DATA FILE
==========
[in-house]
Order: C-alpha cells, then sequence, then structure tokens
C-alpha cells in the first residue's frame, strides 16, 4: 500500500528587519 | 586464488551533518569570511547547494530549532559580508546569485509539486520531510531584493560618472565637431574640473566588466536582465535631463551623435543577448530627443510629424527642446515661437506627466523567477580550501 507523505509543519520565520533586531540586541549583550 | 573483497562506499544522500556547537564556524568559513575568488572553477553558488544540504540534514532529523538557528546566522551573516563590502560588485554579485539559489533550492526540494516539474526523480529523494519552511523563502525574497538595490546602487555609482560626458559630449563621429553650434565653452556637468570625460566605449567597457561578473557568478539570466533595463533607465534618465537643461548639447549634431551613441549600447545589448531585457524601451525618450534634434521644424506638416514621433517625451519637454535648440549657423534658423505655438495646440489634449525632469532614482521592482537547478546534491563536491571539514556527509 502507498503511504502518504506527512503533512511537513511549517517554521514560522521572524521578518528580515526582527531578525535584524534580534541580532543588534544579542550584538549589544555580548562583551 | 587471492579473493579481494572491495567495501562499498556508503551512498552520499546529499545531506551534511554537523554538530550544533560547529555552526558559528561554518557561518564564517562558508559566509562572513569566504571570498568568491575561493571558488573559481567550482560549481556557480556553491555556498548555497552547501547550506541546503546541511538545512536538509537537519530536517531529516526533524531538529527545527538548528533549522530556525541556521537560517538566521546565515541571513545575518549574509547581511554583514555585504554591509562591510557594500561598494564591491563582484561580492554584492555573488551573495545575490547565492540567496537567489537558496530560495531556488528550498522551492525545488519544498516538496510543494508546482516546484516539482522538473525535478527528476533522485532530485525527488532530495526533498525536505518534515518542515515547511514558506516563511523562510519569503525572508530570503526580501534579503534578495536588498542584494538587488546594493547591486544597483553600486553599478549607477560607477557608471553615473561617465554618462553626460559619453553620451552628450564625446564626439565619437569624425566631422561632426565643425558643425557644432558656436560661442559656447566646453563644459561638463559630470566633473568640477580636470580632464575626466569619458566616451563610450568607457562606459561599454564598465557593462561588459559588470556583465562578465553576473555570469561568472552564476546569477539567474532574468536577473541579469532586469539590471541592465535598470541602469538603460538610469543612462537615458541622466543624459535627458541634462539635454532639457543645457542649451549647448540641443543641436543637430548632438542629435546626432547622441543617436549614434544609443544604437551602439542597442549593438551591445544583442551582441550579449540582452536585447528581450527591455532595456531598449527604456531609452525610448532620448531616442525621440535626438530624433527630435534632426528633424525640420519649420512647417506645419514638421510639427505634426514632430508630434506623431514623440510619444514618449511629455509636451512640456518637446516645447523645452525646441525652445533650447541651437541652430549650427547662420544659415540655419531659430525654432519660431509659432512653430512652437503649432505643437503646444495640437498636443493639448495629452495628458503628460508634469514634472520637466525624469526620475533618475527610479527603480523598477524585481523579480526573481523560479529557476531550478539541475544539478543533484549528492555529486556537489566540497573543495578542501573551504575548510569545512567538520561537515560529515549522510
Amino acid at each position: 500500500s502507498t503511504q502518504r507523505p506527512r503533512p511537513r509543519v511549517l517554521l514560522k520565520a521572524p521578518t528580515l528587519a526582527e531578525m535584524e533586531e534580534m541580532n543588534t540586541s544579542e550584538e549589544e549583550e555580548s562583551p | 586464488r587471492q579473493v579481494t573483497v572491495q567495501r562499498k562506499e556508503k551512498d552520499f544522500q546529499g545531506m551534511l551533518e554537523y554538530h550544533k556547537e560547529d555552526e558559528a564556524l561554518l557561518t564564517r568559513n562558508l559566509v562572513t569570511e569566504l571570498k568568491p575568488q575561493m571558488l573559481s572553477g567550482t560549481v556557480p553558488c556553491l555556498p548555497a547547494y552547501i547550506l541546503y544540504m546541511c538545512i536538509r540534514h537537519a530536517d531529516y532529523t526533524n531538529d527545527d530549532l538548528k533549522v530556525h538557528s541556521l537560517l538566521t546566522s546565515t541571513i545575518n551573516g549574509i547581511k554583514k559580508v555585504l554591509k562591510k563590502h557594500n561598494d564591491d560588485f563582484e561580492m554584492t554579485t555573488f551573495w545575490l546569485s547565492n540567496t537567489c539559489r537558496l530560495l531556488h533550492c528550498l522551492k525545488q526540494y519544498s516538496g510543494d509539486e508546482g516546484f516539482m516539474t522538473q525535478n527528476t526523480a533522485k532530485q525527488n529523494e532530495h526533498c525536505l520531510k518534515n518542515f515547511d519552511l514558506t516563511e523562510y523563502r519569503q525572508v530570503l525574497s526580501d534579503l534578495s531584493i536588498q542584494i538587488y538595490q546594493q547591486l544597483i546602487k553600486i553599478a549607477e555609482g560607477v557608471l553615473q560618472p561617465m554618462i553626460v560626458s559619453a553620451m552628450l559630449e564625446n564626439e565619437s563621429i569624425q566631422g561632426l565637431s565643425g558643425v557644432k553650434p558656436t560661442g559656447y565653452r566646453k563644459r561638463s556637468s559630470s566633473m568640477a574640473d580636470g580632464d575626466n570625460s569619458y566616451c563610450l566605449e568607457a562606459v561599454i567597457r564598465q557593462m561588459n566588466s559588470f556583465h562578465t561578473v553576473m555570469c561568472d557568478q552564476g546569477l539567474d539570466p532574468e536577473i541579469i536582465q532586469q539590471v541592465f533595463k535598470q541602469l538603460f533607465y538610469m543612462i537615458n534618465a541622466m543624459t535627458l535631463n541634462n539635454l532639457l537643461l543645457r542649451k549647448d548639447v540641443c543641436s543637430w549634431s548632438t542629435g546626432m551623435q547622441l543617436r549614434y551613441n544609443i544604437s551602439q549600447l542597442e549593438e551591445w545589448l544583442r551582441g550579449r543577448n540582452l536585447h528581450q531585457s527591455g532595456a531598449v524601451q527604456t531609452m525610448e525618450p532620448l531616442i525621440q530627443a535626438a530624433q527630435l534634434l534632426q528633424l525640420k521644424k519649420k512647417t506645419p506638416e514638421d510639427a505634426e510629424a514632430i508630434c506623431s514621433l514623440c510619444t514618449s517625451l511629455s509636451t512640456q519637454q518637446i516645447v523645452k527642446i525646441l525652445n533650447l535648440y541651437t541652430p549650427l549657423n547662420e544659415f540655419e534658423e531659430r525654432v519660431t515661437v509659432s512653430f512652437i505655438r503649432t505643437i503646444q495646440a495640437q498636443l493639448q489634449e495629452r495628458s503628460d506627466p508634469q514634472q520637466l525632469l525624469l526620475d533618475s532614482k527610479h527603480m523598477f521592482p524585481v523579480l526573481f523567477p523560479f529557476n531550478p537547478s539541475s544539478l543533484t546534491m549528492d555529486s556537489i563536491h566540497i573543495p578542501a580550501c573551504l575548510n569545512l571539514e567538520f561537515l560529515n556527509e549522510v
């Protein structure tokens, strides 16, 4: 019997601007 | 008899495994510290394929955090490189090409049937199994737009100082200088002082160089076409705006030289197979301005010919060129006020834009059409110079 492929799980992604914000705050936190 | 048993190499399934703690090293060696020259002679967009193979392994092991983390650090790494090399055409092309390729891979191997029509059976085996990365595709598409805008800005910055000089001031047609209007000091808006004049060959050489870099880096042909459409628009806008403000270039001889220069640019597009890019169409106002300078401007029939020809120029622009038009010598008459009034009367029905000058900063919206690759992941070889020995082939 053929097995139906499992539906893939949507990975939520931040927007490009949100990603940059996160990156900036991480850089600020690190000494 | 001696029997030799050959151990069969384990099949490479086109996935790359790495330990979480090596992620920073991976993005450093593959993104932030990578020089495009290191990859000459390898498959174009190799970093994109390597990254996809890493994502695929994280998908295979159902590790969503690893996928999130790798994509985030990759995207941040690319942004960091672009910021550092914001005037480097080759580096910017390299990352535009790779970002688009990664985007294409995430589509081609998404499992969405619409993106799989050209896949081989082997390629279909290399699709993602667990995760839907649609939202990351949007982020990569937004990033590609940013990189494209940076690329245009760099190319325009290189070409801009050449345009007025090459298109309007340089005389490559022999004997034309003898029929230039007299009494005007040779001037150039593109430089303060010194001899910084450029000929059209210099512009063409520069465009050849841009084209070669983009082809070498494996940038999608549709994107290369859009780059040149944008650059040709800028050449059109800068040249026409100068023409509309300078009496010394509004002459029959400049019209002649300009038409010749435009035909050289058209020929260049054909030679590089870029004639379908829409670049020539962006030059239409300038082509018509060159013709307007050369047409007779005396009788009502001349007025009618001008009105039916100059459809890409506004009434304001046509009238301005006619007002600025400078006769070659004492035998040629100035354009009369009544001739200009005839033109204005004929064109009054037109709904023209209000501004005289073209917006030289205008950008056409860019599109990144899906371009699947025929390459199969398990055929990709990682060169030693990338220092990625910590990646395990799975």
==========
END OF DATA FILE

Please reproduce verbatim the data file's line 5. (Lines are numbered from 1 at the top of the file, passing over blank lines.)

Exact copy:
């Protein structure tokens, strides 16, 4: 019997601007 | 008899495994510290394929955090490189090409049937199994737009100082200088002082160089076409705006030289197979301005010919060129006020834009059409110079 492929799980992604914000705050936190 | 048993190499399934703690090293060696020259002679967009193979392994092991983390650090790494090399055409092309390729891979191997029509059976085996990365595709598409805008800005910055000089001031047609209007000091808006004049060959050489870099880096042909459409628009806008403000270039001889220069640019597009890019169409106002300078401007029939020809120029622009038009010598008459009034009367029905000058900063919206690759992941070889020995082939 053929097995139906499992539906893939949507990975939520931040927007490009949100990603940059996160990156900036991480850089600020690190000494 | 001696029997030799050959151990069969384990099949490479086109996935790359790495330990979480090596992620920073991976993005450093593959993104932030990578020089495009290191990859000459390898498959174009190799970093994109390597990254996809890493994502695929994280998908295979159902590790969503690893996928999130790798994509985030990759995207941040690319942004960091672009910021550092914001005037480097080759580096910017390299990352535009790779970002688009990664985007294409995430589509081609998404499992969405619409993106799989050209896949081989082997390629279909290399699709993602667990995760839907649609939202990351949007982020990569937004990033590609940013990189494209940076690329245009760099190319325009290189070409801009050449345009007025090459298109309007340089005389490559022999004997034309003898029929230039007299009494005007040779001037150039593109430089303060010194001899910084450029000929059209210099512009063409520069465009050849841009084209070669983009082809070498494996940038999608549709994107290369859009780059040149944008650059040709800028050449059109800068040249026409100068023409509309300078009496010394509004002459029959400049019209002649300009038409010749435009035909050289058209020929260049054909030679590089870029004639379908829409670049020539962006030059239409300038082509018509060159013709307007050369047409007779005396009788009502001349007025009618001008009105039916100059459809890409506004009434304001046509009238301005006619007002600025400078006769070659004492035998040629100035354009009369009544001739200009005839033109204005004929064109009054037109709904023209209000501004005289073209917006030289205008950008056409860019599109990144899906371009699947025929390459199969398990055929990709990682060169030693990338220092990625910590990646395990799975």